Just Add Feminism
Check out our interview with Mariam Guessous the fabulous feminist designer and the winner of the “Feminism is for Everyone” poster competition.
Tell us about the feminist poster contest and why you wanted to get involved in the cause.
“Feminism is for Everyone” is a competition that was organized by three amazing organizations—The 3% Conference, Vitamin W, and Miss Representation. These organizations asked the creative community for help in “rebranding feminism” by making it more positive and inclusive as they believe it should be.
A friend of mine had seen the competition and sent it to me and told me, “Mariam, you need to enter this!” I first thought that rebranding feminism was very intriguing but I wasn’t sure how to begin and somehow didn’t feel that I was even qualified enter. So I put it aside.
One Sunday morning, I woke up thinking about it and I had many questions I couldn’t answer. Like, why does feminism feel like a taboo subject (even to me)? So I started researching and I realized that—like myself—many people were confused about what feminism really means, and the glut stereotypes out there don’t help this situation. So, this opened my eyes about the misconceptions and I wanted to share the way I saw feminism with the world, so I got involved. Feminism, just like human rights, is something you believe in, it’s a choice. And feminism can be and is for everyone, so I wrote a manifesto and turned it into a poster then submitted it to the competition.
To my surprise, the poster resonated with the judges and ended up winning the competition.
Here at Feminist Wednesday we love the idea of rebranding feminism – to give it a new voice. Can you speak to some of your design choices and why they reflect your brand of feminism?
When I entered the competition, I didn’t think feminism needed rebranding, I thought it needed to be redefined in a way that people can understand and relate to, which is why I wrote a manifesto first. When we later launched JustAddFeminism.com we adopted the same color palette as the posters—using the three colors gradients—and left it to the people who are taking the pledge to use the color that resonated with them the most. The other design element we created was the “Plus Feminism” or as we call it, the “ADD Fem” sign. It’s essentially a plus sign and an “F” subtly combined. This represents the people—all kinds of people—who are adding feminism to the list of things they believe in. Those things can be human rights, equality or even music and peace. Everyone who takes a pledge gets to fully customize it. We want people to see that feminism can be inclusive, and we’re hoping more people can embrace feminism and add it the list of things they believe in. If only they knew that feminism simply means equality for all!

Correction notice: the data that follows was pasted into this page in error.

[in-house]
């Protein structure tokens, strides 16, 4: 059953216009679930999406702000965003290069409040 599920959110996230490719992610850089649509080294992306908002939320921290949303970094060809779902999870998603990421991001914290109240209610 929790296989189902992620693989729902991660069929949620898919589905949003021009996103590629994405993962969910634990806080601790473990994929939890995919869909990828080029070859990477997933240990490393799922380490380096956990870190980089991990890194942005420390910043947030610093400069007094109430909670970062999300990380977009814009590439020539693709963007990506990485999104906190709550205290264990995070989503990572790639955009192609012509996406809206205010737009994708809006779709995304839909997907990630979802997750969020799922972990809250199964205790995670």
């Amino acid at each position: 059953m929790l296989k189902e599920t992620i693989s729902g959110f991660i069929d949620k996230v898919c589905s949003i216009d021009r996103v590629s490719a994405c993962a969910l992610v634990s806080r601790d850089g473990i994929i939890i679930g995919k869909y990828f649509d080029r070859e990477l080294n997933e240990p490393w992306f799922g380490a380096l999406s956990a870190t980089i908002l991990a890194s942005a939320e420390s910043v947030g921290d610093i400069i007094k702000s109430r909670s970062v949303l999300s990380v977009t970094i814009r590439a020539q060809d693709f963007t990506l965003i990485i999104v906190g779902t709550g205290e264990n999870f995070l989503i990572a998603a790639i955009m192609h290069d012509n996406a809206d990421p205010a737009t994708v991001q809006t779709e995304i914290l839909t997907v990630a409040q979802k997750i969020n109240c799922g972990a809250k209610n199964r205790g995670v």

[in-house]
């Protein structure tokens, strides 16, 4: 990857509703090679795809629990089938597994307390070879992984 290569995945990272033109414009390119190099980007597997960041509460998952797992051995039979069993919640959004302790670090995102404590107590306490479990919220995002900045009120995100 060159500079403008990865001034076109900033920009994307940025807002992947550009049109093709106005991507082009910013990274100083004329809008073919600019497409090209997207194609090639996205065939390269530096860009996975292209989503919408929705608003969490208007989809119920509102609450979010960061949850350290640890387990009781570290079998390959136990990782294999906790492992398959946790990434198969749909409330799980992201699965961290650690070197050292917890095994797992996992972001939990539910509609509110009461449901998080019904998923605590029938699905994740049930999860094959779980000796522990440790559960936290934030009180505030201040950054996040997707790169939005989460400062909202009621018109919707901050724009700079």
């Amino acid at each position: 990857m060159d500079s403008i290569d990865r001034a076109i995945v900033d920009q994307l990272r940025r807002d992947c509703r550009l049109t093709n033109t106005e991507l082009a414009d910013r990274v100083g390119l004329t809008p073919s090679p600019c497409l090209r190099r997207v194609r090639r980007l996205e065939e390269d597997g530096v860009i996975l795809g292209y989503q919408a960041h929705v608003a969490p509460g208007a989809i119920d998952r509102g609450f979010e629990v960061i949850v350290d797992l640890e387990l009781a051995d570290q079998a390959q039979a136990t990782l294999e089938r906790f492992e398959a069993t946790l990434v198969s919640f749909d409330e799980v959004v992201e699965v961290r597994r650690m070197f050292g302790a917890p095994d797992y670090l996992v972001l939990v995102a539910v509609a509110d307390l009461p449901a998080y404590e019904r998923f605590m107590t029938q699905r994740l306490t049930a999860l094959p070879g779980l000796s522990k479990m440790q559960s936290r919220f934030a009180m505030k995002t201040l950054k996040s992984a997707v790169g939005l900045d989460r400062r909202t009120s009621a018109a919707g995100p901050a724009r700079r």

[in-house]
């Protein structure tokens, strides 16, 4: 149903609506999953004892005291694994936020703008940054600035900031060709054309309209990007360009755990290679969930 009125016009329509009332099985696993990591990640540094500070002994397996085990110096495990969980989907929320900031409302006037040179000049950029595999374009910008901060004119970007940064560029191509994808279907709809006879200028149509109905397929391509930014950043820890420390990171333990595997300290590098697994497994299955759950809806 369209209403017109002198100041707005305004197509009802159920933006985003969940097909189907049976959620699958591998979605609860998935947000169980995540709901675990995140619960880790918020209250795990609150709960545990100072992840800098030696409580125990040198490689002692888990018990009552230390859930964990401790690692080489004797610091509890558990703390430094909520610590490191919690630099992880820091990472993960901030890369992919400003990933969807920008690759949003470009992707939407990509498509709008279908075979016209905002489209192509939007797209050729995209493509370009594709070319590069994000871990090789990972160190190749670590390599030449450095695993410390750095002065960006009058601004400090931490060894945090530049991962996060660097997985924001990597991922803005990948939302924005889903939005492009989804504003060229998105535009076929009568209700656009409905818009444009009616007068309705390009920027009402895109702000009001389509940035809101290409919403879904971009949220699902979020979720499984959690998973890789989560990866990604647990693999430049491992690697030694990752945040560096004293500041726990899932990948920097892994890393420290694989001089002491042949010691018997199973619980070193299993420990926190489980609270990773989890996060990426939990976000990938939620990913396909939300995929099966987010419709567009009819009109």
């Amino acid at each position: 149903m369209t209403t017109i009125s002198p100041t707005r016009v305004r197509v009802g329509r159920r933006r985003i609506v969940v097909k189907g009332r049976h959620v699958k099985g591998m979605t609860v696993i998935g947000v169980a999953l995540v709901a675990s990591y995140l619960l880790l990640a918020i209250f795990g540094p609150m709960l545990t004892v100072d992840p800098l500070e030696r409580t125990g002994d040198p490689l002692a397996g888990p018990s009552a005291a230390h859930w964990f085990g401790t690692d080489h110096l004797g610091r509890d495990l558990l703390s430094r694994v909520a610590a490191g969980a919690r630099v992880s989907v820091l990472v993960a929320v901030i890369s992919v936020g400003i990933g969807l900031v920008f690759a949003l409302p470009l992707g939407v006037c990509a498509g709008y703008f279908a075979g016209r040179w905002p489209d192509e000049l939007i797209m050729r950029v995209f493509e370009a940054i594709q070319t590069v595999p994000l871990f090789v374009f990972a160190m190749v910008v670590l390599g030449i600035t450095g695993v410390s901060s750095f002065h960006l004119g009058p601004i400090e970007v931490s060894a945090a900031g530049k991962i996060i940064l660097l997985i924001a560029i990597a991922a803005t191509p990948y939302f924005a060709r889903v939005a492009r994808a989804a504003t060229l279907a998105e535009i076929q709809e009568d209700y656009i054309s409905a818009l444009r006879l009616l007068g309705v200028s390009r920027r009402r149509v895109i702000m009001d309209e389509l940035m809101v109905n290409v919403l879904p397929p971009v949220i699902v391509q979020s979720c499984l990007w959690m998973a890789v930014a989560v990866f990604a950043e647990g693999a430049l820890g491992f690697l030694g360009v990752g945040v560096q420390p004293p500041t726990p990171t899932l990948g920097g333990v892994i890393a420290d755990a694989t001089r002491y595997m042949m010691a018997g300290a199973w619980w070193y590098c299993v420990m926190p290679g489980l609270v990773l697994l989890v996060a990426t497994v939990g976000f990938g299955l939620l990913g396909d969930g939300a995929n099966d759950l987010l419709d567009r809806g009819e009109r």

Tell us about your feminist “coming out” moment? Were you always a feminist or was it something you discovered along the way?
I never really fully thought about myself being a feminist or not, and I’m sure many people can relate to this. I believe in human rights and equality for myself and for all, and I believe in women’s rights, but like most, the word feminism came with a negative connotation to it. When I found out about the “Feminism is for Everyone” competition, I felt that I wasn’t qualified or ‘expert’ enough to enter at first. I had my feminist “AHA!” moment when I realized that feminism is not a club, and that I am an “expert”. After all I am a woman and a human, and that’s all the expertise I needed.
Tell us about any plugs final thoughts you want FW readers to know
I want everyone to remember how far we have come as a society and think about how much we can and will accomplish. Feminism is experiencing a sort of rebirth and it’s up to all of us to learn, participate, and use our voices to support and embrace it. We should be challenging the status quo because that’s what leads to change and the first thing we need to do is to simply talk about it. You won’t believe how many people never fully thought about it, and all it takes is talking and sharing your perspective. Again, feminism is not a club and it’s not only for women. It is simply the belief that women and men deserve equal rights – which is essentially equality for all. I’m sure if more people saw it that way, it might help change their perspective as it did with mine. So I encourage everyone to simply talk about it.